Your home probably already has a lawn in place. Therefore, we start this chapter by explaining how to maximize the beauty of your existing lawn. The finest lawns, such as golf course greens and Turner Field, are grown on specially prepared dirt, and graded to eliminate drainage problems, rapid runoffs, and steep slopes. A good dirt mix is topsoil and sand, along with organic matter. These lawns are watered daily, fertilized on a consistent schedule, sprayed with pre and post emergent weed killers, and cut frequently with sharp bladed mowers. However, this sounds like too much work for the majority of us. So, how do we maximize the beauty of our lawns?
The first step in maximizing the beauty of your existing lawn is to concentrate on making your grass thick and plush. Consistent watering and fertilizing are the two most important factors in cultivating a beautiful lawn. The best defense against weeds is a thick, healthy lawn. Socking your lawn with weed killers may kill the weeds, but it also makes it more difficult for your grass to flourish. Bare and thin areas of grass are more susceptible to weed seeds. Weed killers kill weeds, but also can inhibit the growth of your grass. The care your lawn needs depends on the type of grass you have. Our lawn care and renovation recommendations are broken down by grass type.
Designing Landscapes with Grass
Your lawn adds beauty and value to your home and is one of the most versatile and functional plants in the landscape. Turf grass enhances the environment in many ways which are particularly important in urban areas. Turf is one of the most effective plant covers. It reduce soil erosion and surface runoff, while also recharging ground water, which results in more efficient use of rainfall. A turf area reduces heat by as much as 30 degrees below that of concrete or asphalt area, and as much as 14 degrees below that of bare soil. The cooling effect of the average lawn is equal to over eight tons of air conditioning, which is twice that of the average home central air conditioning unit. Turf also absorbs dust and other air pollutants and produces oxygen. In most landscapes, turf also occupies the largest area and provides the best area for outdoor activities.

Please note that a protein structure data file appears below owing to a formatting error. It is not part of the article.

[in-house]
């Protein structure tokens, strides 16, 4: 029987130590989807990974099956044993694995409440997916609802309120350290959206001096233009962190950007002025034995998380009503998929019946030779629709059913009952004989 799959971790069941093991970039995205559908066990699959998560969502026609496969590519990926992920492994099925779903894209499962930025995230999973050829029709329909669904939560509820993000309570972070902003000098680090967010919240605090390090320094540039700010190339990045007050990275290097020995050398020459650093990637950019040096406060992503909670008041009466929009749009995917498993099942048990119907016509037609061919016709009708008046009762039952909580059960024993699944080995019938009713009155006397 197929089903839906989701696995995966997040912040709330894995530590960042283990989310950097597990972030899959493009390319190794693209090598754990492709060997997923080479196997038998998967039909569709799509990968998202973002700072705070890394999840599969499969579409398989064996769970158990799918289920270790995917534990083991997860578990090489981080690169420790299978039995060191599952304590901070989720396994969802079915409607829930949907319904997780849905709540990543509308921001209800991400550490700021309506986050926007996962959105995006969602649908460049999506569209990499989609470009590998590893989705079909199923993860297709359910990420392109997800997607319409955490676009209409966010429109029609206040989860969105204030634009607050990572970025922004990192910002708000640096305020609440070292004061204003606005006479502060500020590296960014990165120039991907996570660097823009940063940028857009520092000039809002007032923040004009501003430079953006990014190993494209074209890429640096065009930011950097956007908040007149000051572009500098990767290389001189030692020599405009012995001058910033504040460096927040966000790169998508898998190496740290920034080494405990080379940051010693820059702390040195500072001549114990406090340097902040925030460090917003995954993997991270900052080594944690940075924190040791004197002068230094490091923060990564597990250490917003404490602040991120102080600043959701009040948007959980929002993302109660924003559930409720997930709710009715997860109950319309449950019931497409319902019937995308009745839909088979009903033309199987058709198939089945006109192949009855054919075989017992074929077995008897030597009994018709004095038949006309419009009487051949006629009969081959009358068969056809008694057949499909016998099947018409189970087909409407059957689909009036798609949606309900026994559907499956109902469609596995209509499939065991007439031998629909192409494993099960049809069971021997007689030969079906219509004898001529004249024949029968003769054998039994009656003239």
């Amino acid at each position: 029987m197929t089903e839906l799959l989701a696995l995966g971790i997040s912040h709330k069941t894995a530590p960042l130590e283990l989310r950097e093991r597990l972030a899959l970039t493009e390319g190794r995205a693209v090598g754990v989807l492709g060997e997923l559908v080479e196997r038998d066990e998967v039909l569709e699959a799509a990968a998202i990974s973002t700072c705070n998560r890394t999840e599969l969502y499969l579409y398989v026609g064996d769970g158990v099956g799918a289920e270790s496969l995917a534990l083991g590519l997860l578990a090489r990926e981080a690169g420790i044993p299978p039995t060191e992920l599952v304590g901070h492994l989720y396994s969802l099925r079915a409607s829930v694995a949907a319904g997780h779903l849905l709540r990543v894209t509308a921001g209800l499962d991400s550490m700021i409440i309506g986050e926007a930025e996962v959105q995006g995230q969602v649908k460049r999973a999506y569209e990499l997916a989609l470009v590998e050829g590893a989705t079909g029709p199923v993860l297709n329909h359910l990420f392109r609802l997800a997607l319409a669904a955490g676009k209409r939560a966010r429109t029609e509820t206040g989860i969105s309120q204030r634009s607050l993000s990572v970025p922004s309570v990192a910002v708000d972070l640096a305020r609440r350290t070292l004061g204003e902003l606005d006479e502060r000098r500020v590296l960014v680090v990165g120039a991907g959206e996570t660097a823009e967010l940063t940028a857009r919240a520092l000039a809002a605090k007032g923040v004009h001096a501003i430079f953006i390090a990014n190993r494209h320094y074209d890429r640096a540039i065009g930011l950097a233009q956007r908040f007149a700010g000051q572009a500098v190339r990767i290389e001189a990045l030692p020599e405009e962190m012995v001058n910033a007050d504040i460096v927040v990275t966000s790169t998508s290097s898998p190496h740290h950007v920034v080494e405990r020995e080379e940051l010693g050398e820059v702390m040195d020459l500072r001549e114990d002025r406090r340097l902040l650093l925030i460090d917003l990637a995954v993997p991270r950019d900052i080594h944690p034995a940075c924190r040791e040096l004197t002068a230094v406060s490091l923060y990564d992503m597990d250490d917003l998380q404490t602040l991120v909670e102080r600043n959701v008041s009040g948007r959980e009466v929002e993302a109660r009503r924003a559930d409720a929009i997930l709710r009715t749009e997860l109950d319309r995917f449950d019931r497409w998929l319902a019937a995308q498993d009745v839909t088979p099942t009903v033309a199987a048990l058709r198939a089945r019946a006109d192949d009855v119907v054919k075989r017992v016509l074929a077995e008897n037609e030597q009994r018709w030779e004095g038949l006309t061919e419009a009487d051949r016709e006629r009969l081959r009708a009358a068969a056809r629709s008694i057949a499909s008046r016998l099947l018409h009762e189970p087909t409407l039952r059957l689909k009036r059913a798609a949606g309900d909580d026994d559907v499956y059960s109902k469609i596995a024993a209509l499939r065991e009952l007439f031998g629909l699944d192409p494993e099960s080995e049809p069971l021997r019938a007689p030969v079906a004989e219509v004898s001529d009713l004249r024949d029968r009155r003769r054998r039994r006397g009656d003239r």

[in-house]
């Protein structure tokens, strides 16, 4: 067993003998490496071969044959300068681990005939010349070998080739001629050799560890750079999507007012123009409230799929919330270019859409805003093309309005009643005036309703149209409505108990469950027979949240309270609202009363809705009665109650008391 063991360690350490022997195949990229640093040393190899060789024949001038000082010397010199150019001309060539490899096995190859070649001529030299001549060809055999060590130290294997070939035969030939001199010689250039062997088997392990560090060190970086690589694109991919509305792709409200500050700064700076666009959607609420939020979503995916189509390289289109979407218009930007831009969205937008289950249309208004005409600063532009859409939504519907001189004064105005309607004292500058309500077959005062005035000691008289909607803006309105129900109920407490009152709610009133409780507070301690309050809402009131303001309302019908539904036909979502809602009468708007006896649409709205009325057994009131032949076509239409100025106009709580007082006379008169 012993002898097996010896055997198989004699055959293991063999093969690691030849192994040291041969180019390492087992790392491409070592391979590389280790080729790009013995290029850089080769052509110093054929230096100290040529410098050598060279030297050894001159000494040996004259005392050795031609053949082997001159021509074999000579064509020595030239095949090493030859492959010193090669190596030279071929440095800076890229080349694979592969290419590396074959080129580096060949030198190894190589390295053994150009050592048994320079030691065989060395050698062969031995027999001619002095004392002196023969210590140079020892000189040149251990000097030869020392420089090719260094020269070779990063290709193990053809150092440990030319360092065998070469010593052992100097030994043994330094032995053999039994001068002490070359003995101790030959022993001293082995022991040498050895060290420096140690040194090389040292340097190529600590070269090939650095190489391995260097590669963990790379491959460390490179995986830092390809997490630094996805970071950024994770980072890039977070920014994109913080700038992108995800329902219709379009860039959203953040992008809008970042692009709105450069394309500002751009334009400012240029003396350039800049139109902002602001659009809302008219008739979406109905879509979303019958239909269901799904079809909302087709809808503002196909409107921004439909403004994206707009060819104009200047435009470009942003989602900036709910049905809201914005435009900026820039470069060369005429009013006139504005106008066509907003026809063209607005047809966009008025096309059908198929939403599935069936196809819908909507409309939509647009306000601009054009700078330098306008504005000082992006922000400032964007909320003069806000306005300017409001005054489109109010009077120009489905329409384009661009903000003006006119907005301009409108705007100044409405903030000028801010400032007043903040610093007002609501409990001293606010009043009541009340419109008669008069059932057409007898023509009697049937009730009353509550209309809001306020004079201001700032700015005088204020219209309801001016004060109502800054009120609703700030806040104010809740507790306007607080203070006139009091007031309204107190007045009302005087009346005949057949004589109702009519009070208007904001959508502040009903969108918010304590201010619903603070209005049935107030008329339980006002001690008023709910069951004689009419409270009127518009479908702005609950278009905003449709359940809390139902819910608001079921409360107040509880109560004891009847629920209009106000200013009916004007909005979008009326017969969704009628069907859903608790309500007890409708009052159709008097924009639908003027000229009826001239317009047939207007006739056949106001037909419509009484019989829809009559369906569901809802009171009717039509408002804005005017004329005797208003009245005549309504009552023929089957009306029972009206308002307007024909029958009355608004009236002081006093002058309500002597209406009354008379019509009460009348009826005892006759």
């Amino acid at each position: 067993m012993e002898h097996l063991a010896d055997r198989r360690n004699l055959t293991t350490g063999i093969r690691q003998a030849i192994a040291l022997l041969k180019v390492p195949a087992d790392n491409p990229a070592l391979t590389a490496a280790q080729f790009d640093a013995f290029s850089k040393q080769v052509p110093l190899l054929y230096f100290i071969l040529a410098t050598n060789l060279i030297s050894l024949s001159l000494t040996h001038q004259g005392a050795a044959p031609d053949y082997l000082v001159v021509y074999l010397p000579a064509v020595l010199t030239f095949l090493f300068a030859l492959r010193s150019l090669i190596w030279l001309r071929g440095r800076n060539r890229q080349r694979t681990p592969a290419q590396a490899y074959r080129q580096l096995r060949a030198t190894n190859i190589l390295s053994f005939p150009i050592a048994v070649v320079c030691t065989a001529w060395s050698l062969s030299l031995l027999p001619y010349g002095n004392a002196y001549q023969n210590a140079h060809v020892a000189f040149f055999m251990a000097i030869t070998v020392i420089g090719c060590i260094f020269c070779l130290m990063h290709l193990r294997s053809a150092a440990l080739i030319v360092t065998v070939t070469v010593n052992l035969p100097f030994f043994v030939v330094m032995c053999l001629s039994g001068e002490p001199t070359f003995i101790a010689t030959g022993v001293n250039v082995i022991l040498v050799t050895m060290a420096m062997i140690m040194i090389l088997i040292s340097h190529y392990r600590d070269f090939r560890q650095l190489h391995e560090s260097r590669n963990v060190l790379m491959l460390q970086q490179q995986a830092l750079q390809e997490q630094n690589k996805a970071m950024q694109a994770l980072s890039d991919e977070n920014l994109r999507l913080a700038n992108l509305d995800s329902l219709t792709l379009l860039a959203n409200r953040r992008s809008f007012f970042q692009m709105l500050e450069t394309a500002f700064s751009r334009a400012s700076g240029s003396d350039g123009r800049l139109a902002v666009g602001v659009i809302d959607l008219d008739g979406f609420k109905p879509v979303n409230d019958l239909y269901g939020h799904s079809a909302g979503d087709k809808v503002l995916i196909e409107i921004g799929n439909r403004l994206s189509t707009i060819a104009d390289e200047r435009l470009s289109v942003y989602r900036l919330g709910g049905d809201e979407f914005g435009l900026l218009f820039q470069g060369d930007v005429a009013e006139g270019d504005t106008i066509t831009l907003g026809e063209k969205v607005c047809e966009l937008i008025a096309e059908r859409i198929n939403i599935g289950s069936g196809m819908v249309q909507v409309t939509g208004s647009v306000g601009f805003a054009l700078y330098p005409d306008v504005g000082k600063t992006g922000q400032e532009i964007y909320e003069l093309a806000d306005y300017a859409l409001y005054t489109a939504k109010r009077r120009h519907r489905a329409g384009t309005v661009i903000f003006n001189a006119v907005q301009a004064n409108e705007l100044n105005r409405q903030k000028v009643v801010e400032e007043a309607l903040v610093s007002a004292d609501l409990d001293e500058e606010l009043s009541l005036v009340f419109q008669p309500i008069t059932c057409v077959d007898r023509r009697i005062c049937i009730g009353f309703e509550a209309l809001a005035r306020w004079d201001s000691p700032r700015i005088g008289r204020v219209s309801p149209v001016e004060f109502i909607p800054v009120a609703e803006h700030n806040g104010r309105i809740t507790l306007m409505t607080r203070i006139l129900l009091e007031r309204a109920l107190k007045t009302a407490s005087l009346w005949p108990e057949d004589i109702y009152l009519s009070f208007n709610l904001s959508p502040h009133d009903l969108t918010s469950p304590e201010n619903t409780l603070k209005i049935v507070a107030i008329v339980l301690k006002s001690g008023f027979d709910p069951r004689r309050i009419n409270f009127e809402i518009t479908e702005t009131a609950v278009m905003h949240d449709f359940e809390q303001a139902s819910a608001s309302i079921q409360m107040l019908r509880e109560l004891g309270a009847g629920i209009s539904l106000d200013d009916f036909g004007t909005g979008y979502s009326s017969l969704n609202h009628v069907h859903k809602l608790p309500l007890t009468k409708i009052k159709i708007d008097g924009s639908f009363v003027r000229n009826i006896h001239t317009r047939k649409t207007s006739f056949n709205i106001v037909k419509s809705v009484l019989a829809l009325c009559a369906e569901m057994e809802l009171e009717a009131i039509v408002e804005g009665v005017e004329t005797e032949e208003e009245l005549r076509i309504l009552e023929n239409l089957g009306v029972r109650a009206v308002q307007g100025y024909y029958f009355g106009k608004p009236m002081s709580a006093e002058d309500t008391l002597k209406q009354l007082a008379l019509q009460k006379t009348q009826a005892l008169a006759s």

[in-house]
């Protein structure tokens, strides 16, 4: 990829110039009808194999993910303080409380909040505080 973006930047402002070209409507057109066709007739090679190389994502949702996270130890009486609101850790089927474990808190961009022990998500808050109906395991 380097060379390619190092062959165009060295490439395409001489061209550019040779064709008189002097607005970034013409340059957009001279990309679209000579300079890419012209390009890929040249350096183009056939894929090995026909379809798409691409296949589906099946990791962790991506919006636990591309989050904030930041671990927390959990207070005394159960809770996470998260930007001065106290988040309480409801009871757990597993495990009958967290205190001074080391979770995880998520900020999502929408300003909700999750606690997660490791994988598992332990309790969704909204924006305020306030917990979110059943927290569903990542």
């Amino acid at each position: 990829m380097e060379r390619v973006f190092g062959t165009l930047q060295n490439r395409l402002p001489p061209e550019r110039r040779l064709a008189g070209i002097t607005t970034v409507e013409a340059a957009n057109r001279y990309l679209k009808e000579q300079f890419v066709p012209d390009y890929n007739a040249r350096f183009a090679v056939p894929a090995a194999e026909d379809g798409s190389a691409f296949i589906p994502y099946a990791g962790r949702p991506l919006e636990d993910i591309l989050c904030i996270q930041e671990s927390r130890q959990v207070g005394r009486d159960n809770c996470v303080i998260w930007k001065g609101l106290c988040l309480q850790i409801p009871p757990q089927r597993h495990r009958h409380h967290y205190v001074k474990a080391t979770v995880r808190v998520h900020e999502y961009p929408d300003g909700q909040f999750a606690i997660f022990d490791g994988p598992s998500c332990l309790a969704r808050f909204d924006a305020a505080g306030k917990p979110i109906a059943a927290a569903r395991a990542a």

Lawns occupy such a large proportion of most lots, and tending them can take so much time and effort, that its worth thinking carefully about how much lawn you need and what you need it for.
From a design standpoint, the lawns most important function is to serve as a unifier. Lawns link a garden’s major elements, such as trees, shrubs, flower beds, walks, and pools. It’s a transporter, both visually and physically, taking you from one area of the property to another. Lawns also enhance the other plantings by establishing interesting textural and color contrasts.
The Size of a Lawn
Your lawn’s size depends on several factors, not the least of which is your budget. If your establishing a new lawn, you’ll soon learn that laying several thousand square feet of sod can be a pricey proposition. Therefore, you may opt for a smaller lawn bordered by ground cover or natural areas. The size of your family also affects this decision. Children enjoy playing on spacious lawns, but couples and single adults often find small lawns more appealing. Don’t forget that the amount of maintenance is directly proportional to the amount of grass. The larger your lawn, the more time you’ll spend mowing, fertilizing, raking, and watering.
The Shape of a Lawn
Shape is something most people don’t connect with a lawn. In fact, in many neighborhoods, lawns are essentially shapeless, blending into one another in a continuous strip of green down one side of the street. This is unfortunate, for a well defined lawn can be a dynamic part of your overall design. One way to define your lawn is to place planting beds between it and the adjacent lawns. Edging your lawn with brick bullet edged pavers or concrete curbing will further emphasize its form. Keep topography and architecture in mind when deciding on the shape of your lawn.